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Soundproofing workshop

Discussion in 'Building' started by leaf17, 28 Aug 2021.

  1. leaf17

    leaf17

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    Hi guys,

    Hoping for some advice on how I can retro-soundproof my wood workshop. I say soundproof, but what I really mean is limit the sound to a level where my neighbours don't complain!

    As you can see on the images below, it's a very simple timber-frame shed. It was built to a cost and I never had any intention of soundproofing/insulating.

    The floor is laminate on underlayment on 25mm ply. The roof is bitumen sheets followed by 50mm of polystyrene insulation (this was just to stop condensation) with an 11mm chipboard ceiling. The walls are bog standard stud walls clad with feather edge. I didn't bother adding a vapour barrier but there is a damp proof membrane sandwiched between the studs and cladding to stop the studs rotting. I've also lined the inside of walls with 6mm ply which isn't on the photos. I believe that it's the walls and doors that are to blame for most of the sound loss.

    So, my question to y'all, is how can I seriously limit the noise of my table saw/mitre saw etc. without spending a fortune? Obviously if I'd realised noise was going to be an issue I'd have approached the build differently, probably adding a skin of chipboard to the walls a vapour barrier and some PIR/rockwool which I imagine would absorb sound quite well. Too late to do it properly so I'm trying to work out the next best thing.

    Very limited knowledge on this stuff but I guess that taking the ply lining down and simply stuffing the cavity with 50mm rockwool is out of the question as it'd be sat up against the exterior cladding. The studs are 63mm deep so that's the room I've got to play with, short of adding battens to the inside to increase the cavity (which is rather not do to conserve space).

    Thanks very much,
    Jack

    20210116_133410.jpg 20210124_155118.jpg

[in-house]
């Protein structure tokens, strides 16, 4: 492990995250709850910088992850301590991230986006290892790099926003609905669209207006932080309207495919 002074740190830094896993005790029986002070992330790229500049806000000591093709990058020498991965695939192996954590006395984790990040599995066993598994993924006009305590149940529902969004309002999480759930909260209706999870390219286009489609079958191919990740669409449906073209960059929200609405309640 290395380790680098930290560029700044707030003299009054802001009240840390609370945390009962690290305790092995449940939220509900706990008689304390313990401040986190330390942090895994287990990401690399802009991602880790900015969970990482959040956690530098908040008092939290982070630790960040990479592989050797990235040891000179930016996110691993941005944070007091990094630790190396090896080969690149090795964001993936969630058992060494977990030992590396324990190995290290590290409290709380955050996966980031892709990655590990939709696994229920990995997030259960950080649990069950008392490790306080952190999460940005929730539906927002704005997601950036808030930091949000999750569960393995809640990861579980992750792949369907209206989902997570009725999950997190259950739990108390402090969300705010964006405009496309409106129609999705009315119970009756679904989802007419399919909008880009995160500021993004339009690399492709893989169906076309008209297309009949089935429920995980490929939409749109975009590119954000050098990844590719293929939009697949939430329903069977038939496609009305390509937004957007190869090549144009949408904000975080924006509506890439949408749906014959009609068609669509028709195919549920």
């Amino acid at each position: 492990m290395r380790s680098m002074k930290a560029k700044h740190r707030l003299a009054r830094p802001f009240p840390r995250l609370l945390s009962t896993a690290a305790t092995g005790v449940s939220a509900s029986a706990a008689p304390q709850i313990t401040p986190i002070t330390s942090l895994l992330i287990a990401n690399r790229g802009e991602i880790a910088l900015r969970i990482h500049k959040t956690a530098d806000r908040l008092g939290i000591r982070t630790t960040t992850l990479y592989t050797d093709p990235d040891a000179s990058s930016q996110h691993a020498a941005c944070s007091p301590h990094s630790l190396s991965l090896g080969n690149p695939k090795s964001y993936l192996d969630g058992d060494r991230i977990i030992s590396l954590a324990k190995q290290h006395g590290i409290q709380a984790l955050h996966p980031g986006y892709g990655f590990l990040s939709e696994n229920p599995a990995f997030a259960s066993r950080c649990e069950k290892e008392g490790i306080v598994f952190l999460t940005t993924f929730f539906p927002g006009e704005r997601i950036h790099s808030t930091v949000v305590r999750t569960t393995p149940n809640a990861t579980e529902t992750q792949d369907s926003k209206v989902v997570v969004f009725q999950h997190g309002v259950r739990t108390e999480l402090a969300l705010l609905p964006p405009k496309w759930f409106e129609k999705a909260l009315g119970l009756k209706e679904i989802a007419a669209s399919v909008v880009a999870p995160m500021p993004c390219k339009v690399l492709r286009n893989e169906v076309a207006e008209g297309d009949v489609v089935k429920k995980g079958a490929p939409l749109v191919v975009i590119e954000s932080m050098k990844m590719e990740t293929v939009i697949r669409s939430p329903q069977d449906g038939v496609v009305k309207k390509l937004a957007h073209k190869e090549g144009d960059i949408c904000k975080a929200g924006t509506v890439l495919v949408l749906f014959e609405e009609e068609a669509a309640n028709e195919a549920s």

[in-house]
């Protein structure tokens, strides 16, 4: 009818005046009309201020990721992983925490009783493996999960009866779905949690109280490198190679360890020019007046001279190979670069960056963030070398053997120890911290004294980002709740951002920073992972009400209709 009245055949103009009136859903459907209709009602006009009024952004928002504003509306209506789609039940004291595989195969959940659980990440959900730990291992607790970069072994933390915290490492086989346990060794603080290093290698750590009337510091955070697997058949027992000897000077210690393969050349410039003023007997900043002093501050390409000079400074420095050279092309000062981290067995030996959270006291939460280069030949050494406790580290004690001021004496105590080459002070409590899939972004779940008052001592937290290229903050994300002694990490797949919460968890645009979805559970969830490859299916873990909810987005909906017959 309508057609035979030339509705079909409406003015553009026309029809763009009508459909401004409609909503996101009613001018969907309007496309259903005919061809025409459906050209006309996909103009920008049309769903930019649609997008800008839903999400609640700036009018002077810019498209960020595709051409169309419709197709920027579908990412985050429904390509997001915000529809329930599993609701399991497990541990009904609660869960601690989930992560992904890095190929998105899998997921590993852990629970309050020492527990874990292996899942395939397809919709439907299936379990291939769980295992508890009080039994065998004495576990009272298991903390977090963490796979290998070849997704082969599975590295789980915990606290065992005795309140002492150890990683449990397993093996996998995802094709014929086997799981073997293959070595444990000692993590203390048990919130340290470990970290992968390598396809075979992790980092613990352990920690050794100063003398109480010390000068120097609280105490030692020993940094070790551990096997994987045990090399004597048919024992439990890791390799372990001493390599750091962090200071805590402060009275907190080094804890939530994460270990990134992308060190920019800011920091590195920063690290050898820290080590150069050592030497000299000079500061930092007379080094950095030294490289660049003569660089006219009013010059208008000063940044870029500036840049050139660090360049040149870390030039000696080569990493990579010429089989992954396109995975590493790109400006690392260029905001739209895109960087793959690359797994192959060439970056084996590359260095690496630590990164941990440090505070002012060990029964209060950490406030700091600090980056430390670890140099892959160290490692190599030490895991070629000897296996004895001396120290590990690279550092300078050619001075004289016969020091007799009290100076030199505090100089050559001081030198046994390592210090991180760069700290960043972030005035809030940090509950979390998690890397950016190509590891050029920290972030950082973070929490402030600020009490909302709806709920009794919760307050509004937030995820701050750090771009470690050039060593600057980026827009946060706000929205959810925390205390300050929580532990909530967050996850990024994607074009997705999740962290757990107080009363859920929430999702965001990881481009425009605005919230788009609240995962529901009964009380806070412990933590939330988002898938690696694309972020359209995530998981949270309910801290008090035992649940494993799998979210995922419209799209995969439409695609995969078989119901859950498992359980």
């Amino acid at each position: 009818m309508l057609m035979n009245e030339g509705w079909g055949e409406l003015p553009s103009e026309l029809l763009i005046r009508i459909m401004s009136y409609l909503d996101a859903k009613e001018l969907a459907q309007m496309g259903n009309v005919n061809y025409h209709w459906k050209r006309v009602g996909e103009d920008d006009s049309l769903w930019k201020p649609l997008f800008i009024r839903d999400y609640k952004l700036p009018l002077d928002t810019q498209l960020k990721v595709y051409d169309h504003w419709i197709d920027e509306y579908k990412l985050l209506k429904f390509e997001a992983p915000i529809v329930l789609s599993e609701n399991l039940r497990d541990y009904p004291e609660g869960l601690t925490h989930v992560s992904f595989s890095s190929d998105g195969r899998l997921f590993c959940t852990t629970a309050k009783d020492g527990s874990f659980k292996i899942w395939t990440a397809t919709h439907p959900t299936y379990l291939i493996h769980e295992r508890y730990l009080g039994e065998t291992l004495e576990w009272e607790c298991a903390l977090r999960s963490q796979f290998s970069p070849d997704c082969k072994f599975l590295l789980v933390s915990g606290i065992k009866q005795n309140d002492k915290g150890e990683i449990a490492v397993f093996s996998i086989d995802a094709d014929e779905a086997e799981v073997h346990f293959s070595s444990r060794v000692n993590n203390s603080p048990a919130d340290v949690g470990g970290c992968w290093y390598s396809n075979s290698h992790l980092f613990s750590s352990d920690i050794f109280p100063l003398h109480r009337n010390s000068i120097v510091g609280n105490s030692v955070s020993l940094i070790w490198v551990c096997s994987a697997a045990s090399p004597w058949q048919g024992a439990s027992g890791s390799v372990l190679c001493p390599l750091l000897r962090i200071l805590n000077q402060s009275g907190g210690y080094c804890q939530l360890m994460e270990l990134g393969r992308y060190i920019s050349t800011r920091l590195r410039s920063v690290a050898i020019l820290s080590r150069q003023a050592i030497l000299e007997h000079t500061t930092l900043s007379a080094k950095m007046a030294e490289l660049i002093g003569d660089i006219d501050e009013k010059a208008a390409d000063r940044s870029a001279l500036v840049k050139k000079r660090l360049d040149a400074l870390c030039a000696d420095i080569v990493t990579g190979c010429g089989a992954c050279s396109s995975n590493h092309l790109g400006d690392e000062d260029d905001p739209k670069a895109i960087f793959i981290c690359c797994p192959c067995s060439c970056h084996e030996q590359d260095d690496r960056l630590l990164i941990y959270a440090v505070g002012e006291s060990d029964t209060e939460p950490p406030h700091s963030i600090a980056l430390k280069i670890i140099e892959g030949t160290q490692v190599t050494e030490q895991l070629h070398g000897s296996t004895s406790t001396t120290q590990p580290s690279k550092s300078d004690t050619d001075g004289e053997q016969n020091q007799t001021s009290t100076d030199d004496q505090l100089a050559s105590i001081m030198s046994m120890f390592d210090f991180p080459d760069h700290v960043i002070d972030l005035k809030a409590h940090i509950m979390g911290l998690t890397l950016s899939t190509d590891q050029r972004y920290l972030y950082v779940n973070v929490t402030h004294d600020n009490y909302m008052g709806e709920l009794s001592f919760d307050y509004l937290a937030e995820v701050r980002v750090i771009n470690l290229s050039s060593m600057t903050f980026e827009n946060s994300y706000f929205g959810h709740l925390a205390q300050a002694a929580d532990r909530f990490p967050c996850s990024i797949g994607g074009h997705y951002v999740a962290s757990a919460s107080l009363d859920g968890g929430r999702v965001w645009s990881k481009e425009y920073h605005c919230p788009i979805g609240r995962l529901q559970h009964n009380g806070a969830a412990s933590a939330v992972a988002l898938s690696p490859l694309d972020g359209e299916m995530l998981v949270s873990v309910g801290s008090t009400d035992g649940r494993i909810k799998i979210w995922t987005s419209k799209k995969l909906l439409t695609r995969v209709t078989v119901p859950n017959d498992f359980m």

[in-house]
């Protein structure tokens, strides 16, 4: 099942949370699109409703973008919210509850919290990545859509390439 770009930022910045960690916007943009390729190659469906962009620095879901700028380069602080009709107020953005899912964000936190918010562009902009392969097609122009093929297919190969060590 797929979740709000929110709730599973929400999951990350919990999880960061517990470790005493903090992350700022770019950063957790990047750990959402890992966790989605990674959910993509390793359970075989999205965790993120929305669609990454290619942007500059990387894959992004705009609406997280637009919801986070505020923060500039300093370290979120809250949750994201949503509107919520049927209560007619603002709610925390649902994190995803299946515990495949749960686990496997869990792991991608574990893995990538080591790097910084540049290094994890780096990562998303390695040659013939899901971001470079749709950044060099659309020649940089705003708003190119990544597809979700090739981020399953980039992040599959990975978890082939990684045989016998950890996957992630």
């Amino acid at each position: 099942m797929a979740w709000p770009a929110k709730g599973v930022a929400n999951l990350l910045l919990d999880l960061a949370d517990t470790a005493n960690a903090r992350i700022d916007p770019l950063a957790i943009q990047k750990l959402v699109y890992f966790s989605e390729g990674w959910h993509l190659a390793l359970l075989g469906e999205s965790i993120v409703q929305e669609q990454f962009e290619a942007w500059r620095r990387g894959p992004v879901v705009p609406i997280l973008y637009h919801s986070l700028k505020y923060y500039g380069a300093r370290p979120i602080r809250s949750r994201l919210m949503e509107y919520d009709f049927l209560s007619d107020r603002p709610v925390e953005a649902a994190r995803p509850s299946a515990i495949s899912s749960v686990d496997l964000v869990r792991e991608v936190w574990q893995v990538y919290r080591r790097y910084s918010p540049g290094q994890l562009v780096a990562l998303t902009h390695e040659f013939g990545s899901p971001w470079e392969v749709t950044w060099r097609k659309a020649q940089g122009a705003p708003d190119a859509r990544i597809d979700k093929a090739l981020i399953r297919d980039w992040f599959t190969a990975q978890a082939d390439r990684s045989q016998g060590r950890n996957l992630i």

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  3. JohnD

    JohnD

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    featheredge is not weathertight so rain will blow in through the gaps and damp will lurk in the cavities.

    breathable membrane on the frame followed by battens to give a space from the cladding would have made the building more durable and allowed you to include insulation in the walls. If you add it now from the inside, the studwork will still be outside the weather barrier. If you pull off the cladding, you will doubtless crack or break some of it.

    noise muffling is mostly down to the weight of the barrier, and the absence of gaps.

    dense mineral wool will muffle it better than loft insulation, and a continuous layer of chipboard, or plasterboard which is fire resistant, as a lining.

    You might also add some kind of partial enclosure around your noisy machines.

    have you put the gutters on yet?
     
  4. leaf17

    leaf17

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    Hi John,

    Can you think of a way of using mineral wool other than removing the cladding and starting from scratch? It's all finished so trying to avoid major adjustments as it'd take a lot of time and cost.

    Thanks,
    Jack
     
  5. JohnD

    JohnD

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    either remove the outside, or remove the inside.
     
  6. leaf17

    leaf17

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    If I were to remove the ply lining inside I couldn't just butt up the mineral wool against the inside of the feather edge though could I? How would you suggest I get round that?

    Cheers
     
  7. catlad

    catlad

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    If you remove the feather edge you can fill the studs with accoustic rockwool slabs and then ply over the studs you would then need to add batons over the studs to re attach you feather edge cladding!
     
  8. JohnD

    JohnD

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    Best way.

    Though I would add membrane or felt to protect the ply.
     
  9. leaf17

    leaf17

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    Thanks guys, appreciate the suggestions.